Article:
“To conquer fear is the beginning of wisdom.” Bertrand Russell
What does it mean to be human? This was not my question, but that of my seven year old granddaughter at the zoo when we saw a family of Silverback gorillas. She was amazed and asked why they were behaving so much like humans? Some of the answers were actually noted on the displays about the gorillas, like the fact that they have 98% of the same DNA as humans, are herbivores, highly social but fearfully avoid humans, and apparently with good reason as they are near extinction. This last point confused my granddaughter because if they are so much like humans, but not human, then what does it mean to be human?
Now if you think there’s an easy answer to give a seven year old as to what it means to be human, be my guest, but think very carefully; according to Buddha, “What we think, we become.” My granddaughter was the thinker when she observed their behavior, and that is one of the primary characteristics of being human as she saw them as they were, i.e. Silverback gorillas acting like humans, but that’s as far as it goes. As the exhibit explained, gorillas form social units, each needing about 10 to 15 square miles for foraging in order to live. In the gorilla habitats in the mountains of Rwanda, Uganda and the Congo, the African people are expanding agriculture so they can feed an ever increasing population. Over the course of the last century, this expansion has depleted gorilla populations more than 80%. It is no surprise that the trend of human population growth is supplanting the habitats of these animals. If you ask the African people what needs to be done, they will tell you that they need food more than they need gorillas.
So what does this have to do with what it means to be human? The answer is everything as the natural evolution of humans is based on thinking about and acting on that which provides for the propagation and preservation of our species, and therein lies the balance of the DNA that Gorillas don’t have. While that does not necessarily mean the reduction and destruction of other species, it seems more often than not to be an unintended consequence, but is it inevitable? Does this really define what it means to be human? I do not think that is the case.
The exhibit went on to say that here have been studies that show humans can communicate on a primal level with gorillas and teach them behavior; gorillas can’t think to do that with us. I’m talking about just thinking like my granddaughter about what you observe. Granted she was making a reference to other observations about how humans acted, but that’s the same thing. One of the beautiful things that thoughtful people do is not just dream of things that could be but actually find a way to do them. Art and science are all about thinking and not being afraid that what you think may be different to what other people believe, or being afraid of making a mistake. This is the essence of being human; you may never reach perfection, but you will never be human if you don’t try. Ultimately, I think that humans will find a way to provide for the propagation and preservation of our species without the destruction of others.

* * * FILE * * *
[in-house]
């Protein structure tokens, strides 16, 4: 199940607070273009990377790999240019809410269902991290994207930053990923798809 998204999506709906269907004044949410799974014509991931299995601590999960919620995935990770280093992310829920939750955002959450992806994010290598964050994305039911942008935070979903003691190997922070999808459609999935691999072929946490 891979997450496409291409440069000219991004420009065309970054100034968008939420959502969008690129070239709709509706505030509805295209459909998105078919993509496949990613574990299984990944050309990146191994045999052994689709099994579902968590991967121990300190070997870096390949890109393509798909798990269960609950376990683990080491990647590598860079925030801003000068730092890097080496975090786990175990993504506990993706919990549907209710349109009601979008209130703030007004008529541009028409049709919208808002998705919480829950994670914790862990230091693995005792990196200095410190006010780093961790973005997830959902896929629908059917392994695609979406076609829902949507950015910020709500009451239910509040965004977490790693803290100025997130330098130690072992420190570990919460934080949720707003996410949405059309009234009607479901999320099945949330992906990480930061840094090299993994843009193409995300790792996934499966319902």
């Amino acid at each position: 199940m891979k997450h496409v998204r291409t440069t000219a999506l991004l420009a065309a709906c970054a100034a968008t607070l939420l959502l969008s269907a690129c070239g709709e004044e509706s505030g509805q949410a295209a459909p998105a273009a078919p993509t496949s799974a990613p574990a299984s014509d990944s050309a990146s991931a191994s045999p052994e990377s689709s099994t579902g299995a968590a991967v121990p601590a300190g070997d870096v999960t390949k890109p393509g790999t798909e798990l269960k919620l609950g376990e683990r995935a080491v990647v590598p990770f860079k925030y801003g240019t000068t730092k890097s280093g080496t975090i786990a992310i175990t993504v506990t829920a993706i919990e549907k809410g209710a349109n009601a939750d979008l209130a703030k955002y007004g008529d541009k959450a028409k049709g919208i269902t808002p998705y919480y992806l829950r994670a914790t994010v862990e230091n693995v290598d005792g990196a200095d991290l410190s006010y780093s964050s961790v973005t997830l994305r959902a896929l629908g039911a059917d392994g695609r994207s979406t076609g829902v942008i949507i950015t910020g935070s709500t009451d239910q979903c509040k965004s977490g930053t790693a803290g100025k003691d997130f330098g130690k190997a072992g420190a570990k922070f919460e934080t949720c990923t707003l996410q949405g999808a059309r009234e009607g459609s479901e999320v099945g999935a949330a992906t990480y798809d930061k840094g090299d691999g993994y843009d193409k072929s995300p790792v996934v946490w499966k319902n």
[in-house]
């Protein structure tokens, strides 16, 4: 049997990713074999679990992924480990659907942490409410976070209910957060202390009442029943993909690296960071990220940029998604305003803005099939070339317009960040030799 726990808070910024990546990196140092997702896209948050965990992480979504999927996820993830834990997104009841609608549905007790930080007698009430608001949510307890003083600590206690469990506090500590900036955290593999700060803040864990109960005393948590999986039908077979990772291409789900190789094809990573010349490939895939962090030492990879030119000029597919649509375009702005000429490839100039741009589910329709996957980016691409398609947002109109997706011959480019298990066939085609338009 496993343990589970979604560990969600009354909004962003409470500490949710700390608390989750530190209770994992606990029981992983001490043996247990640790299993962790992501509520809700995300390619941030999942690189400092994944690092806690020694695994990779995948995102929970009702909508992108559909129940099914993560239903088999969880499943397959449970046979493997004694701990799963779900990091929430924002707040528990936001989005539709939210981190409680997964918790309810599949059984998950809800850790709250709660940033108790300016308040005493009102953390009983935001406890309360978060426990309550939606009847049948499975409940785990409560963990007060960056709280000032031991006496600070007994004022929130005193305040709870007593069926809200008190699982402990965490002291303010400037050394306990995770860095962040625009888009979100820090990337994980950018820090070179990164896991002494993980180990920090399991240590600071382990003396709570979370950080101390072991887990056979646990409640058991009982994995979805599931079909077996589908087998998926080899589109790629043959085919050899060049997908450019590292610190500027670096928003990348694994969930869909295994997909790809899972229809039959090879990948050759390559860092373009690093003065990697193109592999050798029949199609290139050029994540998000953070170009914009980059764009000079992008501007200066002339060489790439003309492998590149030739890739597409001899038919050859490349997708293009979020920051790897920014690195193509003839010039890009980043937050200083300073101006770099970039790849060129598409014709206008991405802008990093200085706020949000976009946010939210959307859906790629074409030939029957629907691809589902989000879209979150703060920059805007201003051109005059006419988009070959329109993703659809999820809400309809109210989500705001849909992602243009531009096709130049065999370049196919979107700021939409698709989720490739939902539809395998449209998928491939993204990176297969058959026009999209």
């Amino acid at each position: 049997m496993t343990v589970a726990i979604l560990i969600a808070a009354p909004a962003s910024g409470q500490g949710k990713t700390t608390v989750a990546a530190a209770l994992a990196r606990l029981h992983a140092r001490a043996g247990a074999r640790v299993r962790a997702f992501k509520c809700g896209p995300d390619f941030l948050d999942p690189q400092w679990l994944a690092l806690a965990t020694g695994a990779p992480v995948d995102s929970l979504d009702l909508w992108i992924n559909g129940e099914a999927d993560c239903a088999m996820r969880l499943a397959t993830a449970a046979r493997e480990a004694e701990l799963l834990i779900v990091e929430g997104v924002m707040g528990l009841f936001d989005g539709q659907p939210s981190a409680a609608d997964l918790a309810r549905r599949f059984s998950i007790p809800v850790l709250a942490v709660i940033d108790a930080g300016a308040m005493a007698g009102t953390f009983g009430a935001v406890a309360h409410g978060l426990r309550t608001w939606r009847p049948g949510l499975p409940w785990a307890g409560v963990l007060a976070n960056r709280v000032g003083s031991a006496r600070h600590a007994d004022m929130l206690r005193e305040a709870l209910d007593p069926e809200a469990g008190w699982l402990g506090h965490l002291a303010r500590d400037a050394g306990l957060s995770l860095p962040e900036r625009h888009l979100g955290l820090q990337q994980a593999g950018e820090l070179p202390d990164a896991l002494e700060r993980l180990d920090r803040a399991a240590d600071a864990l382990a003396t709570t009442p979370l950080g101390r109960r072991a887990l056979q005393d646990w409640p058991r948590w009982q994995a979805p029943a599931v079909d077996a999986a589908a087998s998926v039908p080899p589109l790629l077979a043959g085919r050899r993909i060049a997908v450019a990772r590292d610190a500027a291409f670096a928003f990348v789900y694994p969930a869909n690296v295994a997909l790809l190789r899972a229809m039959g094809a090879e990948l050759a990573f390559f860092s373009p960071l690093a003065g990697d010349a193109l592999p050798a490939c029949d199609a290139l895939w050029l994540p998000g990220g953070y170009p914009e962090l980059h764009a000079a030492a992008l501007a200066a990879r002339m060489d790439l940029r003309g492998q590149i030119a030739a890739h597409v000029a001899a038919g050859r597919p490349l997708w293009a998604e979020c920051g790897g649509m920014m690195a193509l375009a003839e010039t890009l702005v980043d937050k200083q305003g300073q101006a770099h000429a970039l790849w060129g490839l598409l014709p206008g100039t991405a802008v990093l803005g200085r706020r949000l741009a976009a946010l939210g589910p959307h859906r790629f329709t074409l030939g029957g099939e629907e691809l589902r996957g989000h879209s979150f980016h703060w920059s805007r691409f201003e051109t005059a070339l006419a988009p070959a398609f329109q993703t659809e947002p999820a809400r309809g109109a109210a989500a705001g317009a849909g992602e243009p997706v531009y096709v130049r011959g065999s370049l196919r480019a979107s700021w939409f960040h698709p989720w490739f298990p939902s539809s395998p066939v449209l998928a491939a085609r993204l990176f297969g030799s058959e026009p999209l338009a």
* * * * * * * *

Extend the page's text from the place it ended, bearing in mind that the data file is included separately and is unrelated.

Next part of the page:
Mark Twain once observed that “The two most important days in your life are the day you’re born and the day you find out why.” Well that first day is obviously critical if you are ever to get to the second important day when you realize what it means to be you; that day will either make you a happy human being or a fearful shadow of what it means to be human. Often the difference is between being a thoughtful person, or one burdened by beliefs forced on you. It’s often said that belief is when someone else does the thinking; if you accept that, then you have become someone who does not think for themselves, and perhaps does not think at all.
It should concern us all that the world has become driven by fear; social justice, climate change, and pandemics are issues addressed not with civil discourse and consideration of various ideas. These fears are more often than not the imaginings of those in our society who present themselves as experts in just about everything, often based on perceptions with no subsequent thought. Consequently, these beliefs become a mantra promoted in social media and government policies. It’s not the issues themselves that these beliefs address that should concern us, but the negativity and absolutism in how they are approached. There seems to be more fear incited than thoughtful and civil discourse on solutions. This is not what it means to be human but it is not that new a phenomenon; as Montaigne observed, “He who fears he shall suffer, already suffers what he fears.”
The worst consequence of the proliferation of fear through social media and government policies is the indoctrination rather than the education of our youth, providing a perpetuation of this fear mentality; this is not conducive to the propagation and preservation of our species as it reduces us to the level of the Silverback gorillas. Conformity to fear beliefs is the message and the medium is pervasive; these fear beliefs create a dystopia where thinking differently and free expression are disdained. The very nature of being human, of being a thinking person, seemingly no longer has any value. We would be well advised to consider Benjamin Franklin’s observation that “If everyone is thinking alike, then no one is thinking.”